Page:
In order to truly grasp how users are engaging with your website, it’s important to also look at the following metrics:

Bounce Rate – the percentage of visitors who leave after viewing a single page. A high bounce rate indicates that users are likely not finding what they’re looking for on your website.

Exit Rate – this is the percentage of people who leave after viewing a page. The exit rate also tells you the last page that a user visited before they left your website. A high exit rate is another red flag.

Average Time on Site – this tells you how long visitors are staying on your website. If you have a high bounce rate, your average time on site will be low – this is because users aren’t sticking around long enough on your website.

Average Page Views – the number of pages the average user visits before leaving your website. A high page view can be both good (better engagement – users are spending more time on your website) and bad (less clarity – users aren’t finding exactly what they want).

How CRO Benefits SEO

Although CRO does not directly impact the number of organic visits to your website or the ranking for a particular keyword in the SERPs, it still has many benefits for SEO.

Improved Customer Insights – CRO allows you to gain useful insights into your target audience. You are able to better understand how users interact with your website and in turn, adopt the content and layout of your core landing pages to align with their needs.

Improved ROI – an improvement in conversions will naturally mean better ROI (return on investment) for your business, this is because you’ll be able to get more conversions without having to actively seek new potential customers.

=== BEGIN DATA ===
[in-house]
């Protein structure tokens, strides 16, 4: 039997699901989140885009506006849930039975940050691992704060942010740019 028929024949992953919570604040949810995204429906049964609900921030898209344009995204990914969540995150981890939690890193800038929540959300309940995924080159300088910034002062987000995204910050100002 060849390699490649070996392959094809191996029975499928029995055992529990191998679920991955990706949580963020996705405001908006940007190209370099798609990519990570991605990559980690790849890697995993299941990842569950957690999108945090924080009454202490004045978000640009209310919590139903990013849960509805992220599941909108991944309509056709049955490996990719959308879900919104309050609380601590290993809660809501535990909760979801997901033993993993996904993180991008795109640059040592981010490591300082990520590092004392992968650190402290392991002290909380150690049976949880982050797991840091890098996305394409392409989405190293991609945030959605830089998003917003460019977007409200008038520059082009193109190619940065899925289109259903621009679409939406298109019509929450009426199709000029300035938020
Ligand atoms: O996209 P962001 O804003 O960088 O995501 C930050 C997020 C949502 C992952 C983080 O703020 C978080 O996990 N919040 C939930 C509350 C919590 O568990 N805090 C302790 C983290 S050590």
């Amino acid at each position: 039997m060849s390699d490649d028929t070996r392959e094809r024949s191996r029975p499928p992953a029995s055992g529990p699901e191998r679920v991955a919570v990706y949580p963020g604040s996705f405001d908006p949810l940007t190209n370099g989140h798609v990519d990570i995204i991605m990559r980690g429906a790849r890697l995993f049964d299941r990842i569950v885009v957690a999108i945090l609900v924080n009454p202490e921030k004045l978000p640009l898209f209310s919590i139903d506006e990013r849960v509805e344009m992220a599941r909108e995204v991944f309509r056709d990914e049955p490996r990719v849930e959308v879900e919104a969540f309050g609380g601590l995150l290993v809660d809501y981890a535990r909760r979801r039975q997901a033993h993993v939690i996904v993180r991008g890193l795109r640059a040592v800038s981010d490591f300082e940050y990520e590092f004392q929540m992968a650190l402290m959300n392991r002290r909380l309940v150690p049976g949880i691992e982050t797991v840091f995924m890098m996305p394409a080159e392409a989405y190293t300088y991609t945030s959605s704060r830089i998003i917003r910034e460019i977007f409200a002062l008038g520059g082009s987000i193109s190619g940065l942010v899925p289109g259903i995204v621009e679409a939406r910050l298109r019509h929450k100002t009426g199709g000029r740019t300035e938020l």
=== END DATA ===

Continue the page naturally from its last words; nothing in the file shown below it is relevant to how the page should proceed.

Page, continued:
Indirect Scalability – whilst CRO doesn’t increase the number of visitors to your website, by converting browsers into buyers, you’re allowing your business to grow without having to run out of potential customers.

Building Trust – we already know that Google places a lot of emphasis on a website’s ability to inspire trust within their users – CRO is another key to unlocking a user’s trust. Users will likely only be prepared to share sensitive information such as their credit card details, email address etc if they feel that they can trust you, and if your website answers any questions they may have.

Better User Experience – users are likely to spend more time on websites that provide a great user experience, this means more chances of converting. The idea of CRO is to study how users interact with your website and identify roadblocks that may hinder their experience and prevent them from converting.